Appellant now raises the following issues: (1) whether the trial court erred in refusing to allow it leave to file a new petition to vacate nunc pro tunc; (2) whether the trial court erred in concluding that the insurance policy violated Pennsylvania's public policy by not covering appellee as an insured; and (3) whether the arbitrators erred in holding that appellee was an insured who could stack the policies, and that the underinsured limits were $1,000,000 per vehicle.
Turning to appellant's first issue, Reliance argues that the trial court erred in refusing to allow it to file a petition to vacate the arbitration award of May 7, 1996, nunc pro tunc.
Under the Uniform Arbitration Act, *fn2 42 Pa.C.S. § 7301 et. seq., a party has thirty days from the receipt of an arbitration award to petition the trial court to vacate that award. 42 Pa.C.S. § 7314(b). Here, the trial court held a hearing on appellant's petition for leave to file a petition to vacate nunc pro tunc and found that the arbitrators' May 7, 1996, award was delivered to the parties on May 9, 1996. Therefore, appellant's petition to vacate had to have been filed by June 10, 1996 to be timely. *fn3 The trial court found that due to the negligence of appellant's counsel, *fn4 appellant's petition to vacate was not filed by that date; instead, on June 20, 1996, appellant filed the nunc pro tunc request.
"The time for taking an appeal cannot be extended as a matter of grace or mere indulgence." Bass v. Commonwealth, 485 Pa. 256, 259, 401 A.2d 1133, 1135 (1979). Extensions of time will only be granted in cases where there is fraud or some breakdown in the court's operation. Id. Here, the trial court specifically found that appellant's delay in filing a timely petition to vacate was due to the negligent conduct of appellant's counsel. Cf. Bass v. Commonwealth, supra (excusing delay where untimeliness caused by non-negligent conduct of counsel and his staff). In light of this finding, and given that the decision whether to permit a nunc pro tunc appeal is one entirely within the trial court's discretion, see Lough v. Spring, 383 Pa. Super. 85, 556 A.2d 441 (1989), we have no basis upon which to disturb the trial court's decision to deny appellant's petition for leave to file a petition to vacate nunc pro tunc.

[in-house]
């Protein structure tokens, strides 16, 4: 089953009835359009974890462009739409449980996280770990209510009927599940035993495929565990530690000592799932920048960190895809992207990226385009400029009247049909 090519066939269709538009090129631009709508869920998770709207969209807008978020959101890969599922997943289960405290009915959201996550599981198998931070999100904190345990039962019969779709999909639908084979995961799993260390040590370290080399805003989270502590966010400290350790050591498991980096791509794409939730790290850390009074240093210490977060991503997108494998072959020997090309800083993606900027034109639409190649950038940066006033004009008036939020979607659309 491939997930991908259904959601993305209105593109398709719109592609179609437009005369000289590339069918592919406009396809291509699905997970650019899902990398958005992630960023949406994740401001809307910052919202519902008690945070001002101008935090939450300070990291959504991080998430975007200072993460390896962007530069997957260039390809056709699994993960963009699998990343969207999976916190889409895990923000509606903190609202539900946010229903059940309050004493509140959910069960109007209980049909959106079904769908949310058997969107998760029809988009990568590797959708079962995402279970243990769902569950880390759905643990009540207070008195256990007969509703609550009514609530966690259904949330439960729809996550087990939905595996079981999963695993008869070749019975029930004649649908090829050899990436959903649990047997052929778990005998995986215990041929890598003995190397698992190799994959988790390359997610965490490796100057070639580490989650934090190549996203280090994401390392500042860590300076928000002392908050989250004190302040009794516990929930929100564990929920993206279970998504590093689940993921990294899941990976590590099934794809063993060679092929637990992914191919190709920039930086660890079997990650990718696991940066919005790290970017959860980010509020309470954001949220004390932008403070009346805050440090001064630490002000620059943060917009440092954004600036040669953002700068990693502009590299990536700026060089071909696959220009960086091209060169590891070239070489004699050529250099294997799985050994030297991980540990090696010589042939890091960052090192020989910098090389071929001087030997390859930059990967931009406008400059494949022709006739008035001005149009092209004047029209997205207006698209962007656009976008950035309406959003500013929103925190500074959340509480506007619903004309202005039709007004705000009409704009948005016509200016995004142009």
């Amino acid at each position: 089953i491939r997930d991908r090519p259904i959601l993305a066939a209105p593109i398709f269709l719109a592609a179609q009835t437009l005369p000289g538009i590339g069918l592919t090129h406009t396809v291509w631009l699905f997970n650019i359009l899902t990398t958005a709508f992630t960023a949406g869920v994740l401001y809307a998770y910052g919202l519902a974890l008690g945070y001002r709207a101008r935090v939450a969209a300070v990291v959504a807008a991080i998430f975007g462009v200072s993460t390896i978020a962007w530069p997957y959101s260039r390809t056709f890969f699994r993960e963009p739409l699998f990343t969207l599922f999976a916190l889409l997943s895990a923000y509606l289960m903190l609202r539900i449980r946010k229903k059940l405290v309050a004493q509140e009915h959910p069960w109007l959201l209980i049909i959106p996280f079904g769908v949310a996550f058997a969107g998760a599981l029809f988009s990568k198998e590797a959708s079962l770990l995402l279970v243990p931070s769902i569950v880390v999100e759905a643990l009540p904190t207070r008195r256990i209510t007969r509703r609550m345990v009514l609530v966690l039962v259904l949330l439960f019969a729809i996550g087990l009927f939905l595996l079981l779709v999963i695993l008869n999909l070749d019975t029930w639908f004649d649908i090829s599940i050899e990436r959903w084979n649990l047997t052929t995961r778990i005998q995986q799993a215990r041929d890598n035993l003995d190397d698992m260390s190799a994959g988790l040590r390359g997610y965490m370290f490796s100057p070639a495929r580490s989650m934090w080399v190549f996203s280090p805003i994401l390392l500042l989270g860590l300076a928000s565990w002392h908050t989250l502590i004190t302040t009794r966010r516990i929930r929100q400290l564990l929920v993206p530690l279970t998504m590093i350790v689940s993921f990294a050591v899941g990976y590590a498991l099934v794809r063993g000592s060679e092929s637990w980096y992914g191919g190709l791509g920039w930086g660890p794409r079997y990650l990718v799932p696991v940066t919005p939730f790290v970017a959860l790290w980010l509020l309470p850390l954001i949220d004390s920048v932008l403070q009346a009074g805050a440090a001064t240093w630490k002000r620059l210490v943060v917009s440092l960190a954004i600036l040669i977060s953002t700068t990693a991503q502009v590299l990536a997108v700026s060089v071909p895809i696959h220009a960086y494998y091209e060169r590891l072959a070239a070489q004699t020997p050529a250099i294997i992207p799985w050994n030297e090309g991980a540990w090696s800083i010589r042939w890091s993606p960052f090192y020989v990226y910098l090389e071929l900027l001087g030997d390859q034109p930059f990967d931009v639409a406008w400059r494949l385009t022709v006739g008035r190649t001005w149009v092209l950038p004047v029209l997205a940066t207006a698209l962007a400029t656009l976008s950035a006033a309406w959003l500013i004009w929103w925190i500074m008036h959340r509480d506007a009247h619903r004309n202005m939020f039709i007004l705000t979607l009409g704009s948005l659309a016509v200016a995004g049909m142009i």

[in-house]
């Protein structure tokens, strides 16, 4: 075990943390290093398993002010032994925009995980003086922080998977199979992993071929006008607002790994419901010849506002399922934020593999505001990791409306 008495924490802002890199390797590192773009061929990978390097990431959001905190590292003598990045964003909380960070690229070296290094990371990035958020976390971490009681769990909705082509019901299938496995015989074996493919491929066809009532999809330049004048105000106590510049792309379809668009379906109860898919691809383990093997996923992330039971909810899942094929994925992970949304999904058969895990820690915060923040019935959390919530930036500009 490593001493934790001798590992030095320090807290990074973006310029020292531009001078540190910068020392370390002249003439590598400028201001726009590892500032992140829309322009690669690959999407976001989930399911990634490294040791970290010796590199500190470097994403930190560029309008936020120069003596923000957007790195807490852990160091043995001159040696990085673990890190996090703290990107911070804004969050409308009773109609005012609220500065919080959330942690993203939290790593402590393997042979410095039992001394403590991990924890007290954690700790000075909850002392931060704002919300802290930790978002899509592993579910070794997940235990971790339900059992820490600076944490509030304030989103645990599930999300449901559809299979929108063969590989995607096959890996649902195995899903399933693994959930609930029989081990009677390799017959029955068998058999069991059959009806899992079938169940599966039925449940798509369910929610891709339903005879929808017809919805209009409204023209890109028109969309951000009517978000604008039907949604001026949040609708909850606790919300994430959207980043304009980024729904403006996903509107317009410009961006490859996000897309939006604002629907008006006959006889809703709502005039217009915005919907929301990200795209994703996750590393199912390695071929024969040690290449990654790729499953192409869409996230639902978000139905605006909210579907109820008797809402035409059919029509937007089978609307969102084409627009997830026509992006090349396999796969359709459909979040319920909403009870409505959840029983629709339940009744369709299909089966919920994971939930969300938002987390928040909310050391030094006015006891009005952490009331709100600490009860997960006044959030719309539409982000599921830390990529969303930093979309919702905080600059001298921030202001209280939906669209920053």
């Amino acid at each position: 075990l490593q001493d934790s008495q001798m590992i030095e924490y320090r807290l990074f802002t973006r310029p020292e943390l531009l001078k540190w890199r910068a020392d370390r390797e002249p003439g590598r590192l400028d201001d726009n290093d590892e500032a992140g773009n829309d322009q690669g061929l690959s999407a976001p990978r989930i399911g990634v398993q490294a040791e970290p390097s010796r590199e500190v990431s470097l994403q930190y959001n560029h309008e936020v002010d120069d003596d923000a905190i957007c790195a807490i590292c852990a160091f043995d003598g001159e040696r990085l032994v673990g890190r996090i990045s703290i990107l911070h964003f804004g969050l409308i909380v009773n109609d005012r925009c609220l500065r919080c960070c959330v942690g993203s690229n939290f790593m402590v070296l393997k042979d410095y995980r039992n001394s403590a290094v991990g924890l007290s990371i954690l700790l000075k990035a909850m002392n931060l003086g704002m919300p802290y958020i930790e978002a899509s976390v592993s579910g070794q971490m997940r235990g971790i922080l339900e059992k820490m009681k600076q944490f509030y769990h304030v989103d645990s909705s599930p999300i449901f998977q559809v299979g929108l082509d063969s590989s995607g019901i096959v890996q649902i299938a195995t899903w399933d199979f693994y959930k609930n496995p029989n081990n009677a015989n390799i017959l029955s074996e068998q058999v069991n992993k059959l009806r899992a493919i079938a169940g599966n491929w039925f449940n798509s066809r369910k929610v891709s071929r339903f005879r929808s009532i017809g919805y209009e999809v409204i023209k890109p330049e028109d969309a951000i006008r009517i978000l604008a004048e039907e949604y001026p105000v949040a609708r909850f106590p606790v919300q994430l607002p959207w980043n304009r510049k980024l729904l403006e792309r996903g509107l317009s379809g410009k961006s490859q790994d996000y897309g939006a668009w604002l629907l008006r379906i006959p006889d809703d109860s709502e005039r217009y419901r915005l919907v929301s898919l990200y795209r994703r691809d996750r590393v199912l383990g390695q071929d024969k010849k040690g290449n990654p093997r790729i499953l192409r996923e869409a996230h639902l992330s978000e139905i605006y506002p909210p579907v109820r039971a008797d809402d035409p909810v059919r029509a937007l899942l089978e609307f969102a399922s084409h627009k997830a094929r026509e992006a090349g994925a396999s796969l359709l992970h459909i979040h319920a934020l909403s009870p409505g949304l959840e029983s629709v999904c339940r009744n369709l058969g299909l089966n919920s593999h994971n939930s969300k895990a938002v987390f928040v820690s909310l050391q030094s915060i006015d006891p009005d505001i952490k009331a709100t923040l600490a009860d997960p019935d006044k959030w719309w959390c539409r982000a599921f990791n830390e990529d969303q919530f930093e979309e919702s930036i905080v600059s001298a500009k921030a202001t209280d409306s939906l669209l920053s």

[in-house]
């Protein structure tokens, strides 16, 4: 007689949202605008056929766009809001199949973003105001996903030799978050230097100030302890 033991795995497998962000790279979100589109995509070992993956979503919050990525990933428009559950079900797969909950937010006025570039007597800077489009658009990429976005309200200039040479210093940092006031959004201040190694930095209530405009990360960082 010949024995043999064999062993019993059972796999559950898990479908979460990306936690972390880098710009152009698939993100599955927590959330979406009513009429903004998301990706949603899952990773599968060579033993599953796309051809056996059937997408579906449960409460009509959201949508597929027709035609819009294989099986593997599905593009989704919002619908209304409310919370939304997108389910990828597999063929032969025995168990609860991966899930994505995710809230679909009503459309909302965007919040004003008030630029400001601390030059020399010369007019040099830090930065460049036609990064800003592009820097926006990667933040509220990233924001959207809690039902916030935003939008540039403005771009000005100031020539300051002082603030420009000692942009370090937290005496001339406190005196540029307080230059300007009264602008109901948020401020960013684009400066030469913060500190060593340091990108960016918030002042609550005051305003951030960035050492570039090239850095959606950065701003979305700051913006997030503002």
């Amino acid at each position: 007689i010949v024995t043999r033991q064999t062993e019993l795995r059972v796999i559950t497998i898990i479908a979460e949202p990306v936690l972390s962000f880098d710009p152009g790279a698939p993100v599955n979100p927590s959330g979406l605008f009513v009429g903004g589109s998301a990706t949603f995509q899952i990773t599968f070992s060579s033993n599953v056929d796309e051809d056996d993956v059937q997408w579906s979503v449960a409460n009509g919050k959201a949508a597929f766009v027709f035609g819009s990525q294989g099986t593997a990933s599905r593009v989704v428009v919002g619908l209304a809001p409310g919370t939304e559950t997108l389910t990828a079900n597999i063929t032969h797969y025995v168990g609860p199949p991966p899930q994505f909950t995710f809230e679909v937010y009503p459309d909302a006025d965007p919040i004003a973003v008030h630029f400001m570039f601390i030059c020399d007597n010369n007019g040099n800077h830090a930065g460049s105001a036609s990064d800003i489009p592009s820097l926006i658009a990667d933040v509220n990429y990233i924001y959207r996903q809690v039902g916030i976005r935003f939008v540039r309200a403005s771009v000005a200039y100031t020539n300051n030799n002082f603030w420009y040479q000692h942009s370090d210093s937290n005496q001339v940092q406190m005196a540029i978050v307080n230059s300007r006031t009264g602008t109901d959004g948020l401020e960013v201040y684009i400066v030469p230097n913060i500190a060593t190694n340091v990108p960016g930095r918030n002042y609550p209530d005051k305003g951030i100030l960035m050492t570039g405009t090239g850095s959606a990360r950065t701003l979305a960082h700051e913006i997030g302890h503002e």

As a result of this Conclusion, we agree with appellee that any issue related to the arbitrators' decision of May 7, 1996, has been waived due to appellant's failure to file a timely petition to vacate, as required by 42 Pa.C.S. § 7314. Maxton v. Philadelphia Housing Authority, 308 Pa. Super. 444, 454 A.2d 618 (1982); Emporium Area J.S.A. v. Anundson Const. & Bldg. Sup. Co., 402 Pa. 81, 166 A.2d 269 (1960). Therefore, appellant's third issue, alleging that the arbitrators erred in finding that appellee was entitled to stack $1,000,000 policy limits on the 27 vehicles, is regarded as waived.